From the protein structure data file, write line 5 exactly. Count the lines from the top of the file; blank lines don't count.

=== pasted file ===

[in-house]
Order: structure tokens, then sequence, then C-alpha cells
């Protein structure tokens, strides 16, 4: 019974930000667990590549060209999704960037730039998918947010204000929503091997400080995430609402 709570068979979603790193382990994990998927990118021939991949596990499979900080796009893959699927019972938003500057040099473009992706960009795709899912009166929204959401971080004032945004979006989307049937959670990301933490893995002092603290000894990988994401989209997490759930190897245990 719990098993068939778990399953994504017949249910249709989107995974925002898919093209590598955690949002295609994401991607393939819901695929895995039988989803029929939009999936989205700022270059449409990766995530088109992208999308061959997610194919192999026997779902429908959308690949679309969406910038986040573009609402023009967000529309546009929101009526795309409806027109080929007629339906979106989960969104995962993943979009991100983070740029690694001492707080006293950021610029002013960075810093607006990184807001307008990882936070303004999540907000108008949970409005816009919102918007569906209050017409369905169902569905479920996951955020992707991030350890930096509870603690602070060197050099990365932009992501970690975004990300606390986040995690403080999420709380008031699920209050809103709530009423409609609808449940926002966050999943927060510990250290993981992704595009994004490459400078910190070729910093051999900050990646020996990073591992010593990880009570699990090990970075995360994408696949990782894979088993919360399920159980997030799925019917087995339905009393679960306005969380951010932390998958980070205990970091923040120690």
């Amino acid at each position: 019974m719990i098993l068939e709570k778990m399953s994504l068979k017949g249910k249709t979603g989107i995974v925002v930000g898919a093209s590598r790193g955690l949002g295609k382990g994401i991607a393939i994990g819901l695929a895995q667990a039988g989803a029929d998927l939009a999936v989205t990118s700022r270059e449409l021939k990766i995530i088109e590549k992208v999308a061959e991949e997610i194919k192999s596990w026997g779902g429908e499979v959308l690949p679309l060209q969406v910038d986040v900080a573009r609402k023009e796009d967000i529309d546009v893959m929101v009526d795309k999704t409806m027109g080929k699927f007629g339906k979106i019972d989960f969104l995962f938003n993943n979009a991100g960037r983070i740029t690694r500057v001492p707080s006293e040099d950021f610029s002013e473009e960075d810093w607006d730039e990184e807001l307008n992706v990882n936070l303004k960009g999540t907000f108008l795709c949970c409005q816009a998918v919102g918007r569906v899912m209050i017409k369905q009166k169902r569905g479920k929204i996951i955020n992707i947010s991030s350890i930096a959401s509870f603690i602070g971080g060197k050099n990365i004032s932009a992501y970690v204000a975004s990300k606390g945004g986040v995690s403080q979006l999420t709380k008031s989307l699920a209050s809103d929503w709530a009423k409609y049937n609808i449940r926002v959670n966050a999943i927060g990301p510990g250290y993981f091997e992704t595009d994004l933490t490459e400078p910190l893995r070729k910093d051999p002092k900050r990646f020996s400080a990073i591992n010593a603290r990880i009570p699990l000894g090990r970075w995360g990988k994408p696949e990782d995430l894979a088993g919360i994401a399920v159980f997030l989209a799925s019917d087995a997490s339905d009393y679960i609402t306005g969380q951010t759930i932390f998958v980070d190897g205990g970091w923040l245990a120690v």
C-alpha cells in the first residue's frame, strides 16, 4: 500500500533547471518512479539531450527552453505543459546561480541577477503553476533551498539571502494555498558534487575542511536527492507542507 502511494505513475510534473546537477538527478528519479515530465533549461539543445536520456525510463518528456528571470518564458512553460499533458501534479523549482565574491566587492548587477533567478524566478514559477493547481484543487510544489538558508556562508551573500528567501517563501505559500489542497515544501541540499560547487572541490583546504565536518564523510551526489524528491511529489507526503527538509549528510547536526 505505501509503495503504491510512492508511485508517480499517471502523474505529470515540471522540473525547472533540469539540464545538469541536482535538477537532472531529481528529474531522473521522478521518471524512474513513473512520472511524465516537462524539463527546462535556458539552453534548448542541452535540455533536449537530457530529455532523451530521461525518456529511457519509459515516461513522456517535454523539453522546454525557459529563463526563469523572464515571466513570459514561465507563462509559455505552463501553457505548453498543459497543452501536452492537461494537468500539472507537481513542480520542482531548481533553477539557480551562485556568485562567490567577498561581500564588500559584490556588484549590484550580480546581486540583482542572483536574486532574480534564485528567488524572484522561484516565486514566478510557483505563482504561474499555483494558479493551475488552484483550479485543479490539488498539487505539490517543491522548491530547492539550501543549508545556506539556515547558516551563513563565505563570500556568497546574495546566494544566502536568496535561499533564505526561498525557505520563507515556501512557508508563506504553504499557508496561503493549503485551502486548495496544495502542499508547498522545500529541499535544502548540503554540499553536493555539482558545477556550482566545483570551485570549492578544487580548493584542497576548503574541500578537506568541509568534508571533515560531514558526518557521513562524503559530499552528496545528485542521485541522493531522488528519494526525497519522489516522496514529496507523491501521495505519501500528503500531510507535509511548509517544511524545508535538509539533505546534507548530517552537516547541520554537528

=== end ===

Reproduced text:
C-alpha cells in the first residue's frame, strides 16, 4: 500500500533547471518512479539531450527552453505543459546561480541577477503553476533551498539571502494555498558534487575542511536527492507542507 502511494505513475510534473546537477538527478528519479515530465533549461539543445536520456525510463518528456528571470518564458512553460499533458501534479523549482565574491566587492548587477533567478524566478514559477493547481484543487510544489538558508556562508551573500528567501517563501505559500489542497515544501541540499560547487572541490583546504565536518564523510551526489524528491511529489507526503527538509549528510547536526 505505501509503495503504491510512492508511485508517480499517471502523474505529470515540471522540473525547472533540469539540464545538469541536482535538477537532472531529481528529474531522473521522478521518471524512474513513473512520472511524465516537462524539463527546462535556458539552453534548448542541452535540455533536449537530457530529455532523451530521461525518456529511457519509459515516461513522456517535454523539453522546454525557459529563463526563469523572464515571466513570459514561465507563462509559455505552463501553457505548453498543459497543452501536452492537461494537468500539472507537481513542480520542482531548481533553477539557480551562485556568485562567490567577498561581500564588500559584490556588484549590484550580480546581486540583482542572483536574486532574480534564485528567488524572484522561484516565486514566478510557483505563482504561474499555483494558479493551475488552484483550479485543479490539488498539487505539490517543491522548491530547492539550501543549508545556506539556515547558516551563513563565505563570500556568497546574495546566494544566502536568496535561499533564505526561498525557505520563507515556501512557508508563506504553504499557508496561503493549503485551502486548495496544495502542499508547498522545500529541499535544502548540503554540499553536493555539482558545477556550482566545483570551485570549492578544487580548493584542497576548503574541500578537506568541509568534508571533515560531514558526518557521513562524503559530499552528496545528485542521485541522493531522488528519494526525497519522489516522496514529496507523491501521495505519501500528503500531510507535509511548509517544511524545508535538509539533505546534507548530517552537516547541520554537528